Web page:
We're trying to arrange a system whereby we can call her surgeon, Dr. Black (who trusts us), and say, "Bridgette doesn't need to be admitted, but she needs fluid," and he will then call our pediatrician, Dr. Savage (who trusts us), and say, "Dr. Savage, order a bolus of normal saline solution for Bridgette; she's dehydrated," who will then call our local and much closer hospital to arrange a simple 15-30 minute procedure. Oh, what a dream.

One other good thing has come of this encounter. We have a lot of follow-up appointments.

HD kids don't necessarily have complications like Bridgette's, but because she has had entero twice in two months, we've been referred to a pediatric gastro-interologist. I have been told he works in a team and makes rounds with a social worker, a nutritionist, and a... another specialist I can't remember right now. All four work together to figure out what is happening with any given child.

Since we are constantly trying to figure out the potential interactions occuring where we can't track a thing until it's too late, this will hopefully be a great benefit. Between yeast, probiotics, antibiotics, mucus, flora, C Diff, E Coli, food sensitivities, and who knows what else, it's just been one big guessing game for us.

And with that, I must get ready for Bridgette's 10 p.m. round of Flagyl and irrigations. Then I get to sleep until 4 a.m. Wa-hoooey!

P.S. - This is our darling. She was already getting sick in this photo, but I guess we forgot to tell her...

Wednesday, February 17, 2010

Success: Categorized

First, a BIG congratulations to Jeff for successfully releasing his third iPhone/iPod game! It's a kids' application called Animal Learning and can be downloaded at our Digital Ruby site here.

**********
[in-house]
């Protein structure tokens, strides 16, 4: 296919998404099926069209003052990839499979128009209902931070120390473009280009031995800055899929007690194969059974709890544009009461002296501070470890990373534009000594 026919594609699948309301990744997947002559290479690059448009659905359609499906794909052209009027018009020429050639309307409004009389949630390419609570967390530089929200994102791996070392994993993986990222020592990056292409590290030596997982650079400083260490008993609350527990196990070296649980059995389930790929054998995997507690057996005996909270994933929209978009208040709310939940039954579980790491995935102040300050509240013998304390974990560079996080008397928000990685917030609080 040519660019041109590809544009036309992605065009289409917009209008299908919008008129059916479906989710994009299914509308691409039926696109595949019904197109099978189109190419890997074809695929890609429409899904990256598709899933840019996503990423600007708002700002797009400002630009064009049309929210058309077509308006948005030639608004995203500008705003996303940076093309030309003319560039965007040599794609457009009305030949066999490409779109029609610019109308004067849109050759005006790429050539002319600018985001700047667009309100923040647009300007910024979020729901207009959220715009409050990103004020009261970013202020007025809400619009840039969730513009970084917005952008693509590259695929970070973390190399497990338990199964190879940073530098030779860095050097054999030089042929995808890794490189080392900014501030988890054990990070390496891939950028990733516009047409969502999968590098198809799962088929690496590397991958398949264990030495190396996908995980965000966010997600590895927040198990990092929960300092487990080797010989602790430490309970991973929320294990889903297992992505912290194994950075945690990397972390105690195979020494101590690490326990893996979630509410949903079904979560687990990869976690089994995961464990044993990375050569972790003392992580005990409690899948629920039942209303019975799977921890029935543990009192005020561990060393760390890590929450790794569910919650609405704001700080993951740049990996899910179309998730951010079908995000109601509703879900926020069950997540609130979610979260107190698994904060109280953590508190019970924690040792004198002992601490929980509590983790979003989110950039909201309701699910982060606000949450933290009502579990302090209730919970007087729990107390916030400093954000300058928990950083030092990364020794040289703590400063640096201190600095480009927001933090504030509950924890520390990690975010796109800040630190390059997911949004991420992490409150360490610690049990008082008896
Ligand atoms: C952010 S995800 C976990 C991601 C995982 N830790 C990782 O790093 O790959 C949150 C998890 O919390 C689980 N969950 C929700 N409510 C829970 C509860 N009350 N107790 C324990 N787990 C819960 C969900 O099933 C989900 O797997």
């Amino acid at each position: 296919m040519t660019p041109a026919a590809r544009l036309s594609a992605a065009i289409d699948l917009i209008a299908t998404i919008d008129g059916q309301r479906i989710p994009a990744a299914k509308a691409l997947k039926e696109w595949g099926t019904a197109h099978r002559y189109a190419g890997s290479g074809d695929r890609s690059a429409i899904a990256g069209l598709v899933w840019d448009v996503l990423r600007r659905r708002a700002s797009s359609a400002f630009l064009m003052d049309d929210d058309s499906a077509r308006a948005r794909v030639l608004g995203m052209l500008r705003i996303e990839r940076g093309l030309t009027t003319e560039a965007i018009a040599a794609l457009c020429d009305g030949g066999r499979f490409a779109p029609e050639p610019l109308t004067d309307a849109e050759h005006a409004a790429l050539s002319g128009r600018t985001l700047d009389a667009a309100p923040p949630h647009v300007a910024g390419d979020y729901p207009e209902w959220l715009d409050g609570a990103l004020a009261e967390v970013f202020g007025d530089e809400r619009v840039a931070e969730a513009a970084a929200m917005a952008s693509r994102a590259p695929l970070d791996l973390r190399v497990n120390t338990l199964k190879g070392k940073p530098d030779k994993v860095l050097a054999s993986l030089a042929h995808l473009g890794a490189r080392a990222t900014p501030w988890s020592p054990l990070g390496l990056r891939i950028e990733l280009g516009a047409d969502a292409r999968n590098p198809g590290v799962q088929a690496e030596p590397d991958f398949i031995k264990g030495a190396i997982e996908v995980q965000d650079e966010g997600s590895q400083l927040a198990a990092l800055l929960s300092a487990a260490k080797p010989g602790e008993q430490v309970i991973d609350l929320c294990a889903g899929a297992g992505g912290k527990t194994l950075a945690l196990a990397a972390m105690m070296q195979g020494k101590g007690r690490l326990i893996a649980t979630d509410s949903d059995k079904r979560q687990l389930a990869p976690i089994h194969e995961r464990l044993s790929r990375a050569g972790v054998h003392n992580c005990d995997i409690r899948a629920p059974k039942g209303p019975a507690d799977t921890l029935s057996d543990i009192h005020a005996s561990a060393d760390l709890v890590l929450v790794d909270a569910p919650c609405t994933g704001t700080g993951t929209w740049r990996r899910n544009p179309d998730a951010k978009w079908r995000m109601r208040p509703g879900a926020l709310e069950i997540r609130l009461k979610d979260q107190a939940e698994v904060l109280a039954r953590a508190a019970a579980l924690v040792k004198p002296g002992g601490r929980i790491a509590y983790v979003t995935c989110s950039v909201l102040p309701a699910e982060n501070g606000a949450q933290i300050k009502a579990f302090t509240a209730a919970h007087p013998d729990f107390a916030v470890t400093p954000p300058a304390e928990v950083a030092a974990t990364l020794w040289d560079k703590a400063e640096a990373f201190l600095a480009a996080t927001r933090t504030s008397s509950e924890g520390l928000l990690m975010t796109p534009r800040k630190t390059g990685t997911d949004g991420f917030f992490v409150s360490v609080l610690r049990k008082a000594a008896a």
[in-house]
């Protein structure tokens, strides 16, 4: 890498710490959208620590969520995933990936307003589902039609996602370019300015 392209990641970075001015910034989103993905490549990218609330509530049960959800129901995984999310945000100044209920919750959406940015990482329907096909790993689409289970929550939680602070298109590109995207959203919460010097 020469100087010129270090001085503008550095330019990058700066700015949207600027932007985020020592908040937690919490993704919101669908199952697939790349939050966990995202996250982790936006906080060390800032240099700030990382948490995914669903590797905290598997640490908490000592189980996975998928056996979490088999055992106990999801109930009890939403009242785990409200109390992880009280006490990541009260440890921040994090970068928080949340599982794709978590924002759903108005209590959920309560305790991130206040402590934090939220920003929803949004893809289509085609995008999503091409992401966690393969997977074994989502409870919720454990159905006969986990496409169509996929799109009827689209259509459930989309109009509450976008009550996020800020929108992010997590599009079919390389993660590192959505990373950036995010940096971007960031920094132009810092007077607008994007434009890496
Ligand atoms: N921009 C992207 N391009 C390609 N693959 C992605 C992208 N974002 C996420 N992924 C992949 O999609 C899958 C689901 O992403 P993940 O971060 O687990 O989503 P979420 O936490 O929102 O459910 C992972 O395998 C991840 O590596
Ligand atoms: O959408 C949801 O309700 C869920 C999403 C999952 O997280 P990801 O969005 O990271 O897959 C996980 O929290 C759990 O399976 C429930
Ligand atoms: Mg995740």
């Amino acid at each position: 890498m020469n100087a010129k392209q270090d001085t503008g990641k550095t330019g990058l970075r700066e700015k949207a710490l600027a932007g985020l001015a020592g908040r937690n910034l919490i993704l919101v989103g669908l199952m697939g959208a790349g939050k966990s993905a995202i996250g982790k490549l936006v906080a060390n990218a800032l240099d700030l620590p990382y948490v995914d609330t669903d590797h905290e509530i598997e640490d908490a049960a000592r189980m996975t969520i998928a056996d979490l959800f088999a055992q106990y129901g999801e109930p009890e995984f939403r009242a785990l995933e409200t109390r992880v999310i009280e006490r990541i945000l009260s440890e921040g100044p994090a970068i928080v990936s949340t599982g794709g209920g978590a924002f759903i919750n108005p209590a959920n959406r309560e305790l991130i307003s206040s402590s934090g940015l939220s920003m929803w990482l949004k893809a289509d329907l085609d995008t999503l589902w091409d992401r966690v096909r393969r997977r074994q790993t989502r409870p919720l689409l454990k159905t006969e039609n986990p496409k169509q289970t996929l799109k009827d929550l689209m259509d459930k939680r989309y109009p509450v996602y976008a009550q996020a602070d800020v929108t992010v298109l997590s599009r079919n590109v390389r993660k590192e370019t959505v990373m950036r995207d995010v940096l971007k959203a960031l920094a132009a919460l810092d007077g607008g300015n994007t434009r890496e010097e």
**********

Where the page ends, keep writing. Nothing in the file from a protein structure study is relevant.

What's also cool is that 80 people have already purchased it in the first 3 days on the market. That's almost the same number in 3 days as his first game, Deflect It, has sold in 3 months.

In celebration, Bridgette wore a new t-shirt.

One of Bridgette's favorite activities is playing this fishing game. For about 6 months, she has enjoyed placing each fish in its own hole as the entire pond spins around and around and around.

It's been fun to watch her dexterity advance over time. Initially, she simply placed the fish at her leisure. Then she learned to place all of them, not missing a hole. Then she learned to place them right-side up. Now, she is actually fishing them out with a pole while they move. Oh yeah, and their mouths open and close too. Crazy baby.

Now, on to the crux of the post. I have decided that my outtings with Bridgette can be categorized according to relative success.

Category 1: The Commercial

In this category, everything goes as planned. Baby and I are dressed to perfection, and we spend most of the date smiling and laughing with each other. There's no poop, no fatigue, and no mess. We spin in circles under a shady tree, yet our faces are strangely sunlit. The breeze is scented like buttermilk pancakes, and our hair blows in slow-motion. Bridgette giggles as I wipe her nose. Film us already. We're beautiful.